We live each day as if our life is about to start tomorrow. Today it’s only the rehearsal. Today, we experiment with negative emotions, toxic thoughts and harmful behaviours.
Tomorrow, the real life will start. In the real life, we feel happiness and meaningfulness, we will observe our thoughts without identifying ourselves with them and we will have a healthy life.
Tomorrow never comes. All we have is today, when we feel trapped in something like a mouse wheel, where we have no energy or willingness to get away from. Until something tragic happens. Something that shakes up our emotions and thoughts and forces us to contemplate the face of death from few inches distance.
We feel small and helpless in face of destiny, like a newborn baby in the arms of the midwife. A tiny bit of regret creeps into our hearts.
Why didn’t I live intensely up until today?
Why did I keep procrastinating the day when I laugh and love wholeheartedly, when I accept myself as I am, and when I would do what represents me the most?
The tragedy comes unexpectedly today and there may not be tomorrow. Is it Life or Death who is going to win by the end of the day?
In such a day, we have the opportunity to reinvent how to live. When contemplating upon death, I chose to breathe from the very core of myself. I chose to search for the strength to love and hope.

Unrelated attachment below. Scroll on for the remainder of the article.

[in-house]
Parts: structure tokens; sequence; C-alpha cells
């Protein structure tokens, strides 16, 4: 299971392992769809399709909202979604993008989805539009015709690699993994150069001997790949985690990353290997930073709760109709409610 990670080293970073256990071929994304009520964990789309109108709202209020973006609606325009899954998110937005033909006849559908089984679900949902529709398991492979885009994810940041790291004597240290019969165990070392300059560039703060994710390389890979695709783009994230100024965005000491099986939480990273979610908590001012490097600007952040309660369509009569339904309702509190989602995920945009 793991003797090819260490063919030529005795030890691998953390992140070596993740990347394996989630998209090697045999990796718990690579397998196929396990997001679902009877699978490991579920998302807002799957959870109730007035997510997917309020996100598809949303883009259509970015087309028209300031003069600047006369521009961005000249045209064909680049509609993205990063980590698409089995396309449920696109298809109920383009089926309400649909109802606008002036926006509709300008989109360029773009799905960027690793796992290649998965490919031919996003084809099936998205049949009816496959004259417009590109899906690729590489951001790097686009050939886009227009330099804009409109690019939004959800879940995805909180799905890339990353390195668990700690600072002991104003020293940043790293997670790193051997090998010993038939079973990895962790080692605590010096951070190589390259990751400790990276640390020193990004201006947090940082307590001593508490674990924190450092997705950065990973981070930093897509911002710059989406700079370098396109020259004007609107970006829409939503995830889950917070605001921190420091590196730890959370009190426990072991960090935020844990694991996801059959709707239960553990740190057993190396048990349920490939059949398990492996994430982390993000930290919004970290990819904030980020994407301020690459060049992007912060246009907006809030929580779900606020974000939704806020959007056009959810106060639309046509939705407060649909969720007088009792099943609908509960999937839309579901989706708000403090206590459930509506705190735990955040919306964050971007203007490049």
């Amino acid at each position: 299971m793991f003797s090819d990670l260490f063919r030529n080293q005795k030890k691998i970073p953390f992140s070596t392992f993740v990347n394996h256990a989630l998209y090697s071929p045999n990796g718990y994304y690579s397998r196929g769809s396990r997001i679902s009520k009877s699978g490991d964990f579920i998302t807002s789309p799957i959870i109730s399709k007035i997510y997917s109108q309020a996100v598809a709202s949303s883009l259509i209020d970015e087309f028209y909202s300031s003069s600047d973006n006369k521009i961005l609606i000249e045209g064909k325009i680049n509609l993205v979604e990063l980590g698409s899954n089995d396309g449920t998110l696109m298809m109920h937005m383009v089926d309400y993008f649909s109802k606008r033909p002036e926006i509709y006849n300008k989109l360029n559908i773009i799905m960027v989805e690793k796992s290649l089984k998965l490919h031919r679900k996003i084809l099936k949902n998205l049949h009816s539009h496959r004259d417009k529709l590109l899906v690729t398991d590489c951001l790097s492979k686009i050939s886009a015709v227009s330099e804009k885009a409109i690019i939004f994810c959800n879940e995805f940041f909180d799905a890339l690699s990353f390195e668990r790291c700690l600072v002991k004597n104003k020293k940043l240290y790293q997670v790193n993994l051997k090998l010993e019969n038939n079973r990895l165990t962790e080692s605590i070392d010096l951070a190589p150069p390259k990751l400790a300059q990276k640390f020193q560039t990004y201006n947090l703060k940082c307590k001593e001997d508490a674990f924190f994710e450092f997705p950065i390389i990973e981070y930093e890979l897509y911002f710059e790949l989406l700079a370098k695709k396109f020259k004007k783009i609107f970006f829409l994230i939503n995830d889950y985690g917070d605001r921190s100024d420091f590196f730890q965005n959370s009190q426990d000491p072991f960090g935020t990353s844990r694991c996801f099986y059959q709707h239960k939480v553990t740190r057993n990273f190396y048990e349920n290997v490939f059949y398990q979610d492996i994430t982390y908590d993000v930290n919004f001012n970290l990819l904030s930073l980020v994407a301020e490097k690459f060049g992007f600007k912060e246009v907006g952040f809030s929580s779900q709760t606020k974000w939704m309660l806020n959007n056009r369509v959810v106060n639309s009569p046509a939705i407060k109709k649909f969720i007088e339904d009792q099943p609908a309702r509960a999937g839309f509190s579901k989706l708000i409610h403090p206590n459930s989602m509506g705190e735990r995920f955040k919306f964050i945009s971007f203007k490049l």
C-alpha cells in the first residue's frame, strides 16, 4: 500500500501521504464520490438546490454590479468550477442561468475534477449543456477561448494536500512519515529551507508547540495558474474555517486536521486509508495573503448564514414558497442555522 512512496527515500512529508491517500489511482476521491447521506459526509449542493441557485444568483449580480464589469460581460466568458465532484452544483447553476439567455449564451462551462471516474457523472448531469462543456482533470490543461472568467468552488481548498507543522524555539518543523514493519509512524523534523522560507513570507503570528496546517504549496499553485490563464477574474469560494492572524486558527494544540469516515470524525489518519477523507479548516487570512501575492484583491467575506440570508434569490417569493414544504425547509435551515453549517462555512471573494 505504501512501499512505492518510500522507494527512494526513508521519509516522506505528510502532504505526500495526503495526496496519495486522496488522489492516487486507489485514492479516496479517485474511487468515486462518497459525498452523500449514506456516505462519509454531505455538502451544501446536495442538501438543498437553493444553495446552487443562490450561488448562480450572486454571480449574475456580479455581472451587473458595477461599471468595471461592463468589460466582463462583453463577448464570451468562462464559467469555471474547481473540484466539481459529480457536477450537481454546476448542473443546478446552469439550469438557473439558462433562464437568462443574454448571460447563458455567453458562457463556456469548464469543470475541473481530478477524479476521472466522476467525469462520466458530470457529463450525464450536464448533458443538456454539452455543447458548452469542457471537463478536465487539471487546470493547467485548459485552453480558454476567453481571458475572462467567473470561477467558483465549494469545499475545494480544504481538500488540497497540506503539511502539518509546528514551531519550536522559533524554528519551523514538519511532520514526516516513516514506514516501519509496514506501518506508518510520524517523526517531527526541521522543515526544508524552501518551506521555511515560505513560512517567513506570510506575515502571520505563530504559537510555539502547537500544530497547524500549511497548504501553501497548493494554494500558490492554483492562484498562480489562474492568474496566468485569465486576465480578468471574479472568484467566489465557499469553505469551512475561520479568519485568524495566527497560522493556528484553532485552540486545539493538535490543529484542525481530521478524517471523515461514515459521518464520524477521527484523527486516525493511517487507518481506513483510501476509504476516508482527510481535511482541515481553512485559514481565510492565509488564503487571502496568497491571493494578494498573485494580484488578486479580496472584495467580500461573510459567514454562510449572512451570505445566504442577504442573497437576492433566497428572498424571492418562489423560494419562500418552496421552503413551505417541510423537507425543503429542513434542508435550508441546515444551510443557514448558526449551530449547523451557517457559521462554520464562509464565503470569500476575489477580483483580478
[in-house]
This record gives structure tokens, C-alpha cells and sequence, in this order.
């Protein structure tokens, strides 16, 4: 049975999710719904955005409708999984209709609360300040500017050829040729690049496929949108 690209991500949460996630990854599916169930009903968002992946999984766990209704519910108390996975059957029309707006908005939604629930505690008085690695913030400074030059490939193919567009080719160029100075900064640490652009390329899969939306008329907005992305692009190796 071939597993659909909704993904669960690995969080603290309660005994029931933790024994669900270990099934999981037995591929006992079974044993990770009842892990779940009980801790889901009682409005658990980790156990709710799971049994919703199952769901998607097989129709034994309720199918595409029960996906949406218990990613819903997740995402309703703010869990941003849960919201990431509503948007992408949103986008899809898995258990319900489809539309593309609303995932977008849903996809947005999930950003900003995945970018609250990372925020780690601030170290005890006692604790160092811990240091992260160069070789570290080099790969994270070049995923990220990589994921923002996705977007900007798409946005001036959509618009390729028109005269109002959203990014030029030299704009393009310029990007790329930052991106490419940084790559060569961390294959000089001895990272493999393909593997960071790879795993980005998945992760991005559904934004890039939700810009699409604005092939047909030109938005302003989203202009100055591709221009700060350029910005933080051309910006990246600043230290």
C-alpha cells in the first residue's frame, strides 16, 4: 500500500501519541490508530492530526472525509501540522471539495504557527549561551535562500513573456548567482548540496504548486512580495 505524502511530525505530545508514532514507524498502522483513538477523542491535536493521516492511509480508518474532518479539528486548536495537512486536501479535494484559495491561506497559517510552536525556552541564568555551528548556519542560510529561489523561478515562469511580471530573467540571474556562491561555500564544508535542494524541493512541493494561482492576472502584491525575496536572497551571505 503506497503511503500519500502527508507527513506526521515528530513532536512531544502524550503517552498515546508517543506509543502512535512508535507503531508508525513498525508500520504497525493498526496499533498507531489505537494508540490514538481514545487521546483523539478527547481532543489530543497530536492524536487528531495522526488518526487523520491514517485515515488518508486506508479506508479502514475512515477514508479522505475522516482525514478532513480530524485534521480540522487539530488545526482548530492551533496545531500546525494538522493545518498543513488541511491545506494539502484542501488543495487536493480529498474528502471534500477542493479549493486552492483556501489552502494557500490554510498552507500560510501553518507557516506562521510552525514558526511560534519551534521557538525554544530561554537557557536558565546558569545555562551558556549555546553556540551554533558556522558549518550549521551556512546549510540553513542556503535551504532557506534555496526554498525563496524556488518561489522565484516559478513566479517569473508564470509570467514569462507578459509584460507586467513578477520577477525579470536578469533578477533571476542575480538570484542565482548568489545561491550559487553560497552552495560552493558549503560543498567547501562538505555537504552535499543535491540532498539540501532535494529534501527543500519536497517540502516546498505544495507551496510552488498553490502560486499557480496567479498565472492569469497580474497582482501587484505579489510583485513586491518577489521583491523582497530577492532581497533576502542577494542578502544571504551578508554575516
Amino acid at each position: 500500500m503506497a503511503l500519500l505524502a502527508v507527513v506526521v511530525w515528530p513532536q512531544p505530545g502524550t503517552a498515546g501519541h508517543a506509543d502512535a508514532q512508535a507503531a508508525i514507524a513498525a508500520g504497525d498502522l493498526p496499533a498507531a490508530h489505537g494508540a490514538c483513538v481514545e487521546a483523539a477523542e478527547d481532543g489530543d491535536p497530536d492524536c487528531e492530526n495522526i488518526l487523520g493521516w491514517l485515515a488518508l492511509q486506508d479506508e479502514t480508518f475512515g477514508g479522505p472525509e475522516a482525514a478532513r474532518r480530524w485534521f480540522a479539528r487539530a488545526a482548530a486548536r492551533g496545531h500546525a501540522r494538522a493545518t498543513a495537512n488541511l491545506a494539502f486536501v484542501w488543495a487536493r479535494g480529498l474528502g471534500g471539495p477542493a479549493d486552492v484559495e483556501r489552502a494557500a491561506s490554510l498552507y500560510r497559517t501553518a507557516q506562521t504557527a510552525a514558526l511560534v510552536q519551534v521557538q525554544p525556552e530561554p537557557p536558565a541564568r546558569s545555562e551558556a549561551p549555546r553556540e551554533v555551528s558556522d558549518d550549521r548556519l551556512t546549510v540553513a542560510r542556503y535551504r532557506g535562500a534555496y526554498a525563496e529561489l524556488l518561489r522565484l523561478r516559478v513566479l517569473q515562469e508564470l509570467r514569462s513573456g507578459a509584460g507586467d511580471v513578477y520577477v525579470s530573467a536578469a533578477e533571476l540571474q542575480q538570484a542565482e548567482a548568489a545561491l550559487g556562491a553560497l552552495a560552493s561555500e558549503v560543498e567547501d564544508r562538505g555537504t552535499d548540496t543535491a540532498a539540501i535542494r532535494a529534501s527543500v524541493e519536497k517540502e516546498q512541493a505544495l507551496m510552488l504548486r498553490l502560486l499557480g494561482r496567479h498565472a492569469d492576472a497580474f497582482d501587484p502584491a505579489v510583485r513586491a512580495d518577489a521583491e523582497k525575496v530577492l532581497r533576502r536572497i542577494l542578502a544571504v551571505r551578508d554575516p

One ordinary afternoon, my phone rang and the friendly voice at the other end announced, in a hesitating tone, that my father and a close friend had a car accident. “They are in the ambulance. The doors to the ambulance closed before I had the have a chance to see your dad, I don’t know how he is. I did see your friend. She looked quite pale.”
In that moment, I instinctively returned to the core of myself, which is FAITH. As the pain in the heart was growing stronger, faith became a necessity, like the air that I was breathing.
Faith, the belief that we come from the same source and we have a deep, yet unexplored, connection with this source, was like an anchor in the sea of uncertainty.
After faith, human connection turned out to be the second pillar of stability. Talking with people who cared and praying together were immediate responses to the bad news.
In the following days, while struggling to accept that the car accident happened and choking in emotional pain, I had a moment of illumination when I felt gratitude about the goodness in my life. I started counting three things I felt blessed for the day. The blessings were small things, like being embraced by my child or feeling the sun rays on my cheeks. Small experiences of life, with a tremendous healing effect on my suffering.
My father survived the car accident. Our friend didn’t.
They say that time heals. Tomorrow I will accept that the tragic accident happened. Today, I thank for having my father alive. Also, I cherish the memory of our friend and feel grateful for having met her, a force of life and embodiment of joy.
Today is time to love, laugh and be kind with whoever crosses my path.